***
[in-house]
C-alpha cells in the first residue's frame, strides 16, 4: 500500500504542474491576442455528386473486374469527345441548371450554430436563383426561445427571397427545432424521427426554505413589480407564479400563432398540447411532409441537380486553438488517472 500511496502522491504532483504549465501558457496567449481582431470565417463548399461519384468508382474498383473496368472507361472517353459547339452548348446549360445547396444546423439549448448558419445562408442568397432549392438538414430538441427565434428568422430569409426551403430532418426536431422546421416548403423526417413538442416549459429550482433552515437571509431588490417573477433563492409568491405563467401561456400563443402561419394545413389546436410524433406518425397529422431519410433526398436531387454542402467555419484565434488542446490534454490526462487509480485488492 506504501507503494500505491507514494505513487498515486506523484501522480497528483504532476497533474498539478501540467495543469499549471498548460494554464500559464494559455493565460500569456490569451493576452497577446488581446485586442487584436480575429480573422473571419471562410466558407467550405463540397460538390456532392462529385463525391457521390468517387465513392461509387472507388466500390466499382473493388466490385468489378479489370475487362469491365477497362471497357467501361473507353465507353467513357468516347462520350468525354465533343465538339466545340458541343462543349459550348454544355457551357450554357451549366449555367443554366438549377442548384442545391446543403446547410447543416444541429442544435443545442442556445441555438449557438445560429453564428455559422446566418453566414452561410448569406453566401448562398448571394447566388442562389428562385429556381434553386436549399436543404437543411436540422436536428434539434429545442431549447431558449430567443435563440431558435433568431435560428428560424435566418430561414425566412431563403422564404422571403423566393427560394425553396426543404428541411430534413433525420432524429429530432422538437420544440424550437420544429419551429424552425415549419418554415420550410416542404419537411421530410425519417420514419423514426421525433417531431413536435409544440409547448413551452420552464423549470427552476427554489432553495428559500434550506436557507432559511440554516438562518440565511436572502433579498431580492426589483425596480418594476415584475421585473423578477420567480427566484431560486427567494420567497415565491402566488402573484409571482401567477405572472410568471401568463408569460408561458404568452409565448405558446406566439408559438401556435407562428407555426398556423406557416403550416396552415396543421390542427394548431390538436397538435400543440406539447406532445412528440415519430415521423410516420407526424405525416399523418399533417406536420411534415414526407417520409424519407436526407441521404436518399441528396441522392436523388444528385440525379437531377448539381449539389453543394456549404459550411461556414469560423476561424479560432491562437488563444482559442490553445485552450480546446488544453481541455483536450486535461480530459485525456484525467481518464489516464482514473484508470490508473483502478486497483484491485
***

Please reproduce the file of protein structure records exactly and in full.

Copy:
[in-house]
C-alpha cells in the first residue's frame, strides 16, 4: 500500500504542474491576442455528386473486374469527345441548371450554430436563383426561445427571397427545432424521427426554505413589480407564479400563432398540447411532409441537380486553438488517472 500511496502522491504532483504549465501558457496567449481582431470565417463548399461519384468508382474498383473496368472507361472517353459547339452548348446549360445547396444546423439549448448558419445562408442568397432549392438538414430538441427565434428568422430569409426551403430532418426536431422546421416548403423526417413538442416549459429550482433552515437571509431588490417573477433563492409568491405563467401561456400563443402561419394545413389546436410524433406518425397529422431519410433526398436531387454542402467555419484565434488542446490534454490526462487509480485488492 506504501507503494500505491507514494505513487498515486506523484501522480497528483504532476497533474498539478501540467495543469499549471498548460494554464500559464494559455493565460500569456490569451493576452497577446488581446485586442487584436480575429480573422473571419471562410466558407467550405463540397460538390456532392462529385463525391457521390468517387465513392461509387472507388466500390466499382473493388466490385468489378479489370475487362469491365477497362471497357467501361473507353465507353467513357468516347462520350468525354465533343465538339466545340458541343462543349459550348454544355457551357450554357451549366449555367443554366438549377442548384442545391446543403446547410447543416444541429442544435443545442442556445441555438449557438445560429453564428455559422446566418453566414452561410448569406453566401448562398448571394447566388442562389428562385429556381434553386436549399436543404437543411436540422436536428434539434429545442431549447431558449430567443435563440431558435433568431435560428428560424435566418430561414425566412431563403422564404422571403423566393427560394425553396426543404428541411430534413433525420432524429429530432422538437420544440424550437420544429419551429424552425415549419418554415420550410416542404419537411421530410425519417420514419423514426421525433417531431413536435409544440409547448413551452420552464423549470427552476427554489432553495428559500434550506436557507432559511440554516438562518440565511436572502433579498431580492426589483425596480418594476415584475421585473423578477420567480427566484431560486427567494420567497415565491402566488402573484409571482401567477405572472410568471401568463408569460408561458404568452409565448405558446406566439408559438401556435407562428407555426398556423406557416403550416396552415396543421390542427394548431390538436397538435400543440406539447406532445412528440415519430415521423410516420407526424405525416399523418399533417406536420411534415414526407417520409424519407436526407441521404436518399441528396441522392436523388444528385440525379437531377448539381449539389453543394456549404459550411461556414469560423476561424479560432491562437488563444482559442490553445485552450480546446488544453481541455483536450486535461480530459485525456484525467481518464489516464482514473484508470490508473483502478486497483484491485